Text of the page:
Did you hear about Restoration Hardware’s 2019 catalog, which was 730 pages? You might think of catalogs as old-school marketing, but this is one throwback that seems to be working just fine for retailers. The latest data says consumers spend an average of $850 on catalog purchases each year. Why are catalogs so hot right now? And how can you capitalize on this new, not-so-new trend?
Why are catalogs still relevant?
Catalog mailings have been steadily increasing since 2015. That may be because mailers have become fresh in an era of digital inbox clutter. And especially during the COVID-19 pandemic, people were doing more shopping from home than ever — with catalogs playing a part in their purchases. What it is about the tactile sensation of flipping through a catalog that remains pleasurable and fulfilling?
Catalogs are coming back, in part, because of nostalgia. You may be old enough to remember going through a catalog and circling your desires; today, most garden seed companies still count on this trend. In a nod to the power of print, digital juggernaut Amazon even launched its own toy catalog in 2018. There is data to support this practice; a few years ago CNBC said, “Millennials are more interested in catalogs than your grandmother is.” Catalogs give retailers a chance to tell their story, and viewers spend about 15 minutes — compared with 2 or 3 minutes in a digital format — poring over catalog content. Unlike the fleeting nature of digital information, a catalog sticks around for a while.
Sheridan’s own Susan Parente recently spelled out the influence of the catalog on human imagination: “While there is no doubt that actually placing an order online is highly preferred in almost every circumstance these days, it’s the print catalog that often acts as the portal, the gateway, the inspiration, the influence, and the storyteller that spurs us to buy.”
Most popular catalog styles right now
With catalogs experiencing a resurgence, what design and production trends do we see in 2021?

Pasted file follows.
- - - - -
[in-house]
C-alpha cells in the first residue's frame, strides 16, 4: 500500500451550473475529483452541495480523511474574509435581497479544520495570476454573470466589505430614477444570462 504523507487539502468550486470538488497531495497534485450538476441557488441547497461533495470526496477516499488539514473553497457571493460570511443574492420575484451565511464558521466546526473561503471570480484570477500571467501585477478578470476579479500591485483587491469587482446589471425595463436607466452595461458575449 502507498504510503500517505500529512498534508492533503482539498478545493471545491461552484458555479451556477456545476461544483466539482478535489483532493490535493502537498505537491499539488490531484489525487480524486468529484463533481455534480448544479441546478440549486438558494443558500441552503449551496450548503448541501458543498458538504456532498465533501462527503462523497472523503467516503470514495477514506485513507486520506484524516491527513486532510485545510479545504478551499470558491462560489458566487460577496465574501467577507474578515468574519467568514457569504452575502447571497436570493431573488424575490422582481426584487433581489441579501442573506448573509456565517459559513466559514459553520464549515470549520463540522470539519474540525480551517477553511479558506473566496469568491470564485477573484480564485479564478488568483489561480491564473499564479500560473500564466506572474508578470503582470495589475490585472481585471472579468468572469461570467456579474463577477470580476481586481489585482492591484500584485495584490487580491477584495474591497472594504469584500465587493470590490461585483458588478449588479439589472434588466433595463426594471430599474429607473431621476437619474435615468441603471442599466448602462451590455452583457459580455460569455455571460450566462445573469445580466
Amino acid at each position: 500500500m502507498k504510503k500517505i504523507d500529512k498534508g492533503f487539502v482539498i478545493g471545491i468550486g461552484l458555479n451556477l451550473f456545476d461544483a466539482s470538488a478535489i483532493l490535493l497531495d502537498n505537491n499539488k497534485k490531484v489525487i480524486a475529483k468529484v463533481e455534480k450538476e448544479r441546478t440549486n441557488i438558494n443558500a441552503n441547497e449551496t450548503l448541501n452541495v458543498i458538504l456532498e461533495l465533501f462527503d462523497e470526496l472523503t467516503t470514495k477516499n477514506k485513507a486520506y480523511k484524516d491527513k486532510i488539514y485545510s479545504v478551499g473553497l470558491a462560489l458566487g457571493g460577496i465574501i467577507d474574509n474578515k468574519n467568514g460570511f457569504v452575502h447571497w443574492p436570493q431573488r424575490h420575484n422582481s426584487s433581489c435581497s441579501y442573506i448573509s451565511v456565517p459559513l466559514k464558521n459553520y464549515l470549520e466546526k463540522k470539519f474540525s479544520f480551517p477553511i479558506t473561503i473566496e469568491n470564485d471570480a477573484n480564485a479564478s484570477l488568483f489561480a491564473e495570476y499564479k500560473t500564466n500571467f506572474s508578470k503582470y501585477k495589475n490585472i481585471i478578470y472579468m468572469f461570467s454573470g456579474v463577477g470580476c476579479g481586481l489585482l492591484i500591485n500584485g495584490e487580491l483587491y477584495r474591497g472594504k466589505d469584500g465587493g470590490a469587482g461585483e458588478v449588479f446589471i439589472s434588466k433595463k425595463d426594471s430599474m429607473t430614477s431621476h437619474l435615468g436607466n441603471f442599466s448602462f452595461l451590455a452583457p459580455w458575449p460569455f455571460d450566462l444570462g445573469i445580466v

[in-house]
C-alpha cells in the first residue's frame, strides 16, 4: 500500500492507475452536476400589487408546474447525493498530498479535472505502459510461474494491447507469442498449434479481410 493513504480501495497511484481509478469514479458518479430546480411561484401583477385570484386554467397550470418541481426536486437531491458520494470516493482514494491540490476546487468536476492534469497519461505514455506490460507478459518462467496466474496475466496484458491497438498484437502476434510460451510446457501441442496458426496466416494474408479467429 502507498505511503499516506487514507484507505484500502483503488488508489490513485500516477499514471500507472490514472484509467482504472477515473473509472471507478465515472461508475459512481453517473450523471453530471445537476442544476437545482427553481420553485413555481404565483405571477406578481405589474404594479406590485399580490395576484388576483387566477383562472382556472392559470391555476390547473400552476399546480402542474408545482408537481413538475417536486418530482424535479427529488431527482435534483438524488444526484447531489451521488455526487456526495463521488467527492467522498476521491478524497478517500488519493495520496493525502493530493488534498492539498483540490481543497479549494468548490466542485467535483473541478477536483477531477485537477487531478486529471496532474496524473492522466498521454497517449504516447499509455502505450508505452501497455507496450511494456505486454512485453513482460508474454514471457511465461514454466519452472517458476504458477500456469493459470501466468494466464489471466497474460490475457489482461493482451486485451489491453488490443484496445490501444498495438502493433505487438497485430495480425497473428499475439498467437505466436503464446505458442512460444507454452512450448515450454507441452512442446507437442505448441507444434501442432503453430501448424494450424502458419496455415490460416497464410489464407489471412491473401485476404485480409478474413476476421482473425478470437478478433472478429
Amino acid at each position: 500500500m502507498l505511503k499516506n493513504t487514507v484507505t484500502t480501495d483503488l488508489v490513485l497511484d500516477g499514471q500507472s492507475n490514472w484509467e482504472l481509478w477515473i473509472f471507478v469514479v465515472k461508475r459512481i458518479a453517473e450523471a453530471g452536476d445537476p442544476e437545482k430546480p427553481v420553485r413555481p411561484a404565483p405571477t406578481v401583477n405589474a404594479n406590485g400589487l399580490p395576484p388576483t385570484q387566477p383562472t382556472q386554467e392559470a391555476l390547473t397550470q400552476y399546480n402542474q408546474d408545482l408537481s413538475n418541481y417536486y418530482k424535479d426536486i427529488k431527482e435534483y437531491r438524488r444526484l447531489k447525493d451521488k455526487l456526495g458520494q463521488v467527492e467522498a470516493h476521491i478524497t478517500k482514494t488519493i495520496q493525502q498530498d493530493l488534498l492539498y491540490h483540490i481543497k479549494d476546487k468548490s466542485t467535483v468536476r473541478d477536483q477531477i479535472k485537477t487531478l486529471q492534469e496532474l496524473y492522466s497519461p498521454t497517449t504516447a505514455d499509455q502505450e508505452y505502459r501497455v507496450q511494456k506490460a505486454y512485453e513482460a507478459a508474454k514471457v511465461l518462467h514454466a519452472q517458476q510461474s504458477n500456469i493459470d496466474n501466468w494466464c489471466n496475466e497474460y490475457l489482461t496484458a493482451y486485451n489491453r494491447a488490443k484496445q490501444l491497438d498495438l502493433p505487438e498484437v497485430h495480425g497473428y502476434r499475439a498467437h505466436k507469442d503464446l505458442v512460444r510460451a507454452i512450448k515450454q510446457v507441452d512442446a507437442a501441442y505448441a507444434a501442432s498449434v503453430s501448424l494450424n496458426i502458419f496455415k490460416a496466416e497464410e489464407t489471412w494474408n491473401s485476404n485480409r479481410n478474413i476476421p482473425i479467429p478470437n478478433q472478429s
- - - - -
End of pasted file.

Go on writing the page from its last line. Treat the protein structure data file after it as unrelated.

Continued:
- From a category perspective, fashion/clothing catalogs are high on the list of popularity. Digital and storefront retailers from Anthropologie to Bonobos to J. Crew still send catalogs to their customers. L.L. Bean and Lands’ End cater to outdoor lovers. New players on the scene include UNTUCKit, which was first a digital-only brand.
- Home décor catalogs are perfect for inspiration, and Ikea may be the queen of this category. Brands like Pottery Barn and Crate & Barrel have similarly lush, high-end catalogs. Grandin Road, with its mix of art, furniture, and home décor, is another player in this space.
Catalogs are the perfect launch site for a multichannel shopping experience. Catalogs typically inspire the imagination and e-commerce sites close the deal, although a trip to a retail storefront may also be in order.
Future catalog trends to watch
Some of the hot trends we’re seeing in the catalog space include an increasing emphasis on nature. Designs are fresh and clean, with a non-cluttered feel. Sustainability is also top of mind, particularly as more consumers bought online during the COVID-19 pandemic. More than half of U.S. consumers say eco-friendly packaging is important to them.
With personalization an increasing trend, print on demand is expected to remain popular. Modern production methods give consumers what they demand but can also be tailored for an efficient, greener process that protects the environment. Having this kind of adaptability in the catalog space will completely change how we approach this advertising vehicle.
While these are just a few trends shaping catalog popularity, one thing is certain: The old standby catalog remains a popular medium for consumers, and digital strategies and techniques broaden its reach.
Contact your Sheridan representative, or visit our contact page to ask how we can help you streamline your publishing processes, reduce costs, and keep up with changes in print and publishing strategies.